I am a Woman, Mom, Wife, Friend and Daughter. More importantly— I am a SURVIVOR.

The three words no one wants to hear. “You have cancer.” The three words that change your life forever. Nothing causes life to go into a complete tailspin faster than receiving a diagnosis that you have cancer.
Six weeks after the birth of my third child, Ashley, I was diagnosed with Hodgkin’s Lymphoma. Like so many others who hear those dreaded words, my life flashed before me the moment my doctor said the word cancer. My heart started racing and I didn’t know what to do next-except cry. I remember asking the doctor if I was going to die, and her reply was, “I don’t think so.” Not something you want to hear- ever.
I knew at that moment that I had the fight of my life in front of me and that there was no way I was going to let this beat me. After I returned home from the doctor’s office, and after telling my family, I think I held up better than they did considering; I did the only thing I knew how to do…fight. I didn’t have time to sit and wallow, I was going to find out as much as I could and find a way to get past this. I remember telling my friends, and they didn’t believe me. I was always so healthy. I ate what I thought was healthy; after all, I am a nutritionist. I exercised and took good care of myself. How did this happen to me? As if the diagnosis wasn’t bad enough, the testing was almost as bad. It’s tough having a physical exam being post-partum. I was nursing, although I had to give that up once I had all of my nuclear tests done as I didn’t want poor Ashley glowing in the dark from all of the radiation I was receiving. It was a little embarrassing however when my doctor examined my breasts and breast milk squirted him in the face!
Within a week of receiving the diagnosis I had surgery to remove one of the tumors in my neck, had all of my testing and started chemotherapy. My father and my aunt Hilary were both there for my first treatment. It was an experience I will never forget and we were all in tears when the needle for the IV went into my arm. It was a horrible experience. I received one drug that was red, it was Adriamycin. I still get nauseous to this day when I say it, hear it or write it. I remember going to the bathroom and my urine was the same red color. “That’s the poison that’s going to cure me” I remember saying to myself.
I didn’t really believe that I was really sick until my hair started falling out. THAT was my turning point. I always loved my hair. As a woman I think it often “defines” who we are in some way. When it started coming out in clumps I knew it was time to shave it off. Luckily my kids were young enough that they didn’t really understand what was happening. I would take on and off my wigs and we’d make it a game. Though I must admit, my son Jason, who I am convinced has a six sense, knew that mommy wasn’t herself. Inevitably each Tuesday when I’d come home from chemo feeling nauseous and tired, he would come over to me, grab my hand that was bandaged from where my IV was, and would just sit by me. For no reason in particular, he’d just sit.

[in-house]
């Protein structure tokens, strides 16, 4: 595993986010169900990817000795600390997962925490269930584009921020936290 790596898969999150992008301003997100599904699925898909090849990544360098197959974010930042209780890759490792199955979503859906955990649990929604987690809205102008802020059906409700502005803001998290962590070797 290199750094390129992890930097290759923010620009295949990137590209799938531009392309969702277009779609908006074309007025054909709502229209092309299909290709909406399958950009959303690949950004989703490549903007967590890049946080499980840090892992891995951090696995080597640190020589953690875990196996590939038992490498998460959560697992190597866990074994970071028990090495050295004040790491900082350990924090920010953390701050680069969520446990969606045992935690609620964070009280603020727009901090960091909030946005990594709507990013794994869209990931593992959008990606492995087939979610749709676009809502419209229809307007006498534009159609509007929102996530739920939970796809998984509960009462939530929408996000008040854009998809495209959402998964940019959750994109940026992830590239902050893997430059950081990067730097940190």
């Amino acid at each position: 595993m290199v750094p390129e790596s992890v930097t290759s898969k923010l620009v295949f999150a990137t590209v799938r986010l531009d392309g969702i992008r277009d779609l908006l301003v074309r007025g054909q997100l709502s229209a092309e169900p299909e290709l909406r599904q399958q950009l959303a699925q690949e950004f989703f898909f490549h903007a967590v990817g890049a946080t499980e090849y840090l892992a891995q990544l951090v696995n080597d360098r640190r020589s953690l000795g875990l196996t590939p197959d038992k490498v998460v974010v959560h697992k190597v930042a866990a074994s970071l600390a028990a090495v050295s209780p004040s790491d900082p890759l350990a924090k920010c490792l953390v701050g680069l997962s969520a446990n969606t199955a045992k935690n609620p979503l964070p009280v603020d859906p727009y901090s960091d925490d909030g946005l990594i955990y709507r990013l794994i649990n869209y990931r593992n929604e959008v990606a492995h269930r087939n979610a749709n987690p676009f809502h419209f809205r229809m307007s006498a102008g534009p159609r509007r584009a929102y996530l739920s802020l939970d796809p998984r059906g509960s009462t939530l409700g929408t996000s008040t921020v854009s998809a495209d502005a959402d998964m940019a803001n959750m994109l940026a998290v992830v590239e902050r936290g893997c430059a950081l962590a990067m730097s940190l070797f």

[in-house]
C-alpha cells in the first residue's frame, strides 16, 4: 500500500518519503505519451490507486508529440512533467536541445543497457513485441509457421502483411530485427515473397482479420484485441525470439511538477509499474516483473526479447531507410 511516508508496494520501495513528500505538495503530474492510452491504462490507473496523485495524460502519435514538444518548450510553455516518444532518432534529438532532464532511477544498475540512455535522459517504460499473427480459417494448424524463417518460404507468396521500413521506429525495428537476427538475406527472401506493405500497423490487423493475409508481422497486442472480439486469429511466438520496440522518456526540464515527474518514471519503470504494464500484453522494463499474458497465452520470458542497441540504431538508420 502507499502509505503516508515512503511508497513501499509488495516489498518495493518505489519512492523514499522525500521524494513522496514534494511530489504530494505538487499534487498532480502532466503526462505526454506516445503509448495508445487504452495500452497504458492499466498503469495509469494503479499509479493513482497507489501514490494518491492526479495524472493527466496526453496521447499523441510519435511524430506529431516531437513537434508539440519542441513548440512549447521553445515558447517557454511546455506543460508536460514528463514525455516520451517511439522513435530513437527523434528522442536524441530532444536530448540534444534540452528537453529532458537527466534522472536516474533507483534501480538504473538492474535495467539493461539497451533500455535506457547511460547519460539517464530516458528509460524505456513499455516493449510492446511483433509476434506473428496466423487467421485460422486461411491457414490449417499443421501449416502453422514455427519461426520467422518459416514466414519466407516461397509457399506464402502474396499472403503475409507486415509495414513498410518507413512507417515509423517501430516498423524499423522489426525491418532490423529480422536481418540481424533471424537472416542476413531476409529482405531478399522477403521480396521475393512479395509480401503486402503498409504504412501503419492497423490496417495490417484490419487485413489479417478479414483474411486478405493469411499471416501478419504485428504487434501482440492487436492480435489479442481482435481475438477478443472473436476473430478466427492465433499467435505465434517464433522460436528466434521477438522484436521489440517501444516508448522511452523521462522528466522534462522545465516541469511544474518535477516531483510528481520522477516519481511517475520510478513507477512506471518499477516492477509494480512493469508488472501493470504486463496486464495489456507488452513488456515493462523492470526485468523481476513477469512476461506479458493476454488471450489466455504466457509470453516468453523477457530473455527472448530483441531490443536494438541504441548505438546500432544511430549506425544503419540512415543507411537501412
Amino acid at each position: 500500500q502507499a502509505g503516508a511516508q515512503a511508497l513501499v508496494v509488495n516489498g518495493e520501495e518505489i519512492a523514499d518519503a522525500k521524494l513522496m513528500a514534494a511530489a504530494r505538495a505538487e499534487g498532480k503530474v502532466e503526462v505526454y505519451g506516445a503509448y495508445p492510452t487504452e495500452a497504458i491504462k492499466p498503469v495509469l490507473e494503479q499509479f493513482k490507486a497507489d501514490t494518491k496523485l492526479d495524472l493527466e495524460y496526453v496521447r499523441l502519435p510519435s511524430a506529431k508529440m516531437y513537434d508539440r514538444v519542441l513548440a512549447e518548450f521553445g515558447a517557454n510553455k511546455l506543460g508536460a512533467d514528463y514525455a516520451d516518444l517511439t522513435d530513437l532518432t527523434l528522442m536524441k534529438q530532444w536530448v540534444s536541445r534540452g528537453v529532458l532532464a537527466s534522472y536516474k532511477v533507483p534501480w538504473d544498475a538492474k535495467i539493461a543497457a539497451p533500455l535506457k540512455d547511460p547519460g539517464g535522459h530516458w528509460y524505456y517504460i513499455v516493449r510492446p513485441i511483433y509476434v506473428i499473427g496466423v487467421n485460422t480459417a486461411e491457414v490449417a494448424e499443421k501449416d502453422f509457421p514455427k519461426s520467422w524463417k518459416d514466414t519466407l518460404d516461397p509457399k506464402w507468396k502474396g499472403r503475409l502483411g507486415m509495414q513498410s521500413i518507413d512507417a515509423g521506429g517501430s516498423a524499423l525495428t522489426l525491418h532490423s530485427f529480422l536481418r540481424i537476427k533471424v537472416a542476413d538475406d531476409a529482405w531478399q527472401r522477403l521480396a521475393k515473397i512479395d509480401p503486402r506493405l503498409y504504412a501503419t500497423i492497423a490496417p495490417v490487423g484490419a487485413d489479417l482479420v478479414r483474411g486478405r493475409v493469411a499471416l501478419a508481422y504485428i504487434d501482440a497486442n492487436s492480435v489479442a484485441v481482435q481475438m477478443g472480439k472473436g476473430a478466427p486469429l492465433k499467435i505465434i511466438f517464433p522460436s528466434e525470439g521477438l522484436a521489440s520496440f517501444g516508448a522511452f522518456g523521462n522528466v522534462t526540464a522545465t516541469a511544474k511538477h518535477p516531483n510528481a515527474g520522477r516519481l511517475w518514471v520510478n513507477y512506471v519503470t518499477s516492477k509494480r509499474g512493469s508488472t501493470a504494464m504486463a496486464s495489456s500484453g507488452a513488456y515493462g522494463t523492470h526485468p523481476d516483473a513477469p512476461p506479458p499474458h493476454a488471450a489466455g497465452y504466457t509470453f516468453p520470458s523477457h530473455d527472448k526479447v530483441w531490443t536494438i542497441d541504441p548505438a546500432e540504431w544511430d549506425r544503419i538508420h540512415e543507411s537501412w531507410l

I was so very blessed to be surrounded by family and friends who love me. Each week either a friend or a family member would drive me into NY to take me to treatment. I think in some cases it was harder for them to watch the process than it was for me to receive it. Some weeks were harder than others, as chemo is cumulative. Just when I started feeling a little bit better, I’d have to go for treatment again. Those 12 weeks just seemed to drag on forever. I tried to put up a good front, which I think I did pretty well, but I always felt like I was in a funk. I would call it my “chemo cloud.” Somehow you just never feel quite right while you’re on chemo. I did push through and I was determined to continue exercising. I had just finished reading Lance Armstrong’s book and was inspired by him. If I could exercise I thought, I’d be ok. Though radiation was not as bad, I remember crying many times when I was laying on that table. Five minutes never lasted so long. It was during radiation treatments that I found out that my mother had breast cancer, and my grandmother was diagnosed with colon cancer a couple of months later.
I don’t know if I could ever thank those people around me; my family and my friends, enough for the love, support and tenderness they provided me during that time. My good friend Amy Farbstein even ran a marathon in Alaska in my honor. How do you thank someone for that?
I am clearly not the same person that I was before I had the cancer. It not only changed me personally but professionally as well. You can read about that journey on my website.
I am one of the lucky ones because I get to write about my experience and get to boast about my success.
I am participating in this relay for life, for those who have not been so lucky.
I relay for those who have succumb to this disease. My friends and my family who were not as lucky as I have been.
I relay for the cure not yet found.
I relay for those who cannot.
Please help me support this cause. Please join my team.
If you cannot participate at the event, please consider a donation. Any amount is appreciated.
Remember I relay so you won’t EVER have to hear those three words—EVER.

I don’t think that I have ever written in such detail the experience that I went through. I talk about it, but somehow writing it down brings back the memories much clearer.

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